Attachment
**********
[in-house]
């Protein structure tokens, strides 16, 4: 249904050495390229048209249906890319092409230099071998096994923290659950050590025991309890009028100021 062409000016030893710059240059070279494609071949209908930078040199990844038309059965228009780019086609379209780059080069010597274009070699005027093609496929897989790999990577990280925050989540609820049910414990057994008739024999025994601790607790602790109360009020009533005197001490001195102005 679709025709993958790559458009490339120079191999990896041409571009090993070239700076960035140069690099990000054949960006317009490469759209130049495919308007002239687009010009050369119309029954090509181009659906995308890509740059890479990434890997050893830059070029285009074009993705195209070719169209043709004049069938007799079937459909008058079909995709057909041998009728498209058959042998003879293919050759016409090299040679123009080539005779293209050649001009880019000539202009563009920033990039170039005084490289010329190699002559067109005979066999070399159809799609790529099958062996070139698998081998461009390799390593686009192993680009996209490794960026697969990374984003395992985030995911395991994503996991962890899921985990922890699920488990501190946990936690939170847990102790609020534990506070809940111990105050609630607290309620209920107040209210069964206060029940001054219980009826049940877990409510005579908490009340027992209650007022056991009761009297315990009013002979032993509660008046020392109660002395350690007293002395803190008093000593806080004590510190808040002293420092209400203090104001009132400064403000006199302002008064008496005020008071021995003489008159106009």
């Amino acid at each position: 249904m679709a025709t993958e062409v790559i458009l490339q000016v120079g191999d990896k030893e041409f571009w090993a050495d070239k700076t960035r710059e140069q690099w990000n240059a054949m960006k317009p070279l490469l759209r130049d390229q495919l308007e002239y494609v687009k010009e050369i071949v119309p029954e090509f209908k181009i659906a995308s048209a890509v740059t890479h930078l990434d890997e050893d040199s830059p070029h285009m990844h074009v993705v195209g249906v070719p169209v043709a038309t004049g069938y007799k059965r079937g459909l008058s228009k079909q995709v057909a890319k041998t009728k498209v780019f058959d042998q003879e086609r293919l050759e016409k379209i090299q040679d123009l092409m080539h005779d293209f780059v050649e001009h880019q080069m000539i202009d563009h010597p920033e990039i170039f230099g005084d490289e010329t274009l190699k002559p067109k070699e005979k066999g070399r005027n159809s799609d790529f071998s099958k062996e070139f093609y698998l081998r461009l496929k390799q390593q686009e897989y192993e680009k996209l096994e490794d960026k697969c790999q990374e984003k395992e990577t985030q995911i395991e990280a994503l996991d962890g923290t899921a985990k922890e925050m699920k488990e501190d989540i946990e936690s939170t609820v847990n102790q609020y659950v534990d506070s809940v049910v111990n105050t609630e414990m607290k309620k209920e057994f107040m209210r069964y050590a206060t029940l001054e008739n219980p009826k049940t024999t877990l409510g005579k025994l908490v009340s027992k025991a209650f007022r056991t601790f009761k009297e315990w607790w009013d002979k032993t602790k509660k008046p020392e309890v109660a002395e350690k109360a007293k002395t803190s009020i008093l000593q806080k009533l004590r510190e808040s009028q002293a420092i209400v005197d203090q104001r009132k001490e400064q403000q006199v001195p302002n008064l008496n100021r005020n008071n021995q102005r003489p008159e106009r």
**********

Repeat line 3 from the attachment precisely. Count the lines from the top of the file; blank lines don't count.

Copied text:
């Amino acid at each position: 249904m679709a025709t993958e062409v790559i458009l490339q000016v120079g191999d990896k030893e041409f571009w090993a050495d070239k700076t960035r710059e140069q690099w990000n240059a054949m960006k317009p070279l490469l759209r130049d390229q495919l308007e002239y494609v687009k010009e050369i071949v119309p029954e090509f209908k181009i659906a995308s048209a890509v740059t890479h930078l990434d890997e050893d040199s830059p070029h285009m990844h074009v993705v195209g249906v070719p169209v043709a038309t004049g069938y007799k059965r079937g459909l008058s228009k079909q995709v057909a890319k041998t009728k498209v780019f058959d042998q003879e086609r293919l050759e016409k379209i090299q040679d123009l092409m080539h005779d293209f780059v050649e001009h880019q080069m000539i202009d563009h010597p920033e990039i170039f230099g005084d490289e010329t274009l190699k002559p067109k070699e005979k066999g070399r005027n159809s799609d790529f071998s099958k062996e070139f093609y698998l081998r461009l496929k390799q390593q686009e897989y192993e680009k996209l096994e490794d960026k697969c790999q990374e984003k395992e990577t985030q995911i395991e990280a994503l996991d962890g923290t899921a985990k922890e925050m699920k488990e501190d989540i946990e936690s939170t609820v847990n102790q609020y659950v534990d506070s809940v049910v111990n105050t609630e414990m607290k309620k209920e057994f107040m209210r069964y050590a206060t029940l001054e008739n219980p009826k049940t024999t877990l409510g005579k025994l908490v009340s027992k025991a209650f007022r056991t601790f009761k009297e315990w607790w009013d002979k032993t602790k509660k008046p020392e309890v109660a002395e350690k109360a007293k002395t803190s009020i008093l000593q806080k009533l004590r510190e808040s009028q002293a420092i209400v005197d203090q104001r009132k001490e400064q403000q006199v001195p302002n008064l008496n100021r005020n008071n021995q102005r003489p008159e106009r």